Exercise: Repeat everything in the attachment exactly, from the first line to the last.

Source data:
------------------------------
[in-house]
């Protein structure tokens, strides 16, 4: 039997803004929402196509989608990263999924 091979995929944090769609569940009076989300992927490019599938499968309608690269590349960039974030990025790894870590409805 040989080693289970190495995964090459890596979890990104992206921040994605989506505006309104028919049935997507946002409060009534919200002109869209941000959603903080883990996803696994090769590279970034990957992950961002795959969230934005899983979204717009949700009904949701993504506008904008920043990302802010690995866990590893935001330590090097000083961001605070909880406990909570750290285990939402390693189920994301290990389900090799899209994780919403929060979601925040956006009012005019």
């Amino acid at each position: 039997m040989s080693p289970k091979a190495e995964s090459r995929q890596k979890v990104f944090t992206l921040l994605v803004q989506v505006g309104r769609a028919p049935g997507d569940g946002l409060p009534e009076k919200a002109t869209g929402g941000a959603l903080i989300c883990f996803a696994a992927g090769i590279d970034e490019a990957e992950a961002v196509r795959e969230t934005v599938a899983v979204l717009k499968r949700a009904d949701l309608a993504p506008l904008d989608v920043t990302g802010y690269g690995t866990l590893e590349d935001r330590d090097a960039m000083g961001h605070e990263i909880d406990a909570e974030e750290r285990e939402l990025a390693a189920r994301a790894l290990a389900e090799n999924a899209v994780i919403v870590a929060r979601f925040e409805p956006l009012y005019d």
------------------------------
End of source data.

[in-house]
């Protein structure tokens, strides 16, 4: 039997803004929402196509989608990263999924 091979995929944090769609569940009076989300992927490019599938499968309608690269590349960039974030990025790894870590409805 040989080693289970190495995964090459890596979890990104992206921040994605989506505006309104028919049935997507946002409060009534919200002109869209941000959603903080883990996803696994090769590279970034990957992950961002795959969230934005899983979204717009949700009904949701993504506008904008920043990302802010690995866990590893935001330590090097000083961001605070909880406990909570750290285990939402390693189920994301290990389900090799899209994780919403929060979601925040956006009012005019």
């Amino acid at each position: 039997m040989s080693p289970k091979a190495e995964s090459r995929q890596k979890v990104f944090t992206l921040l994605v803004q989506v505006g309104r769609a028919p049935g997507d569940g946002l409060p009534e009076k919200a002109t869209g929402g941000a959603l903080i989300c883990f996803a696994a992927g090769i590279d970034e490019a990957e992950a961002v196509r795959e969230t934005v599938a899983v979204l717009k499968r949700a009904d949701l309608a993504p506008l904008d989608v920043t990302g802010y690269g690995t866990l590893e590349d935001r330590d090097a960039m000083g961001h605070e990263i909880d406990a909570e974030e750290r285990e939402l990025a390693a189920r994301a790894l290990a389900e090799n999924a899209v994780i919403v870590a929060r979601f925040e409805p956006l009012y005019d």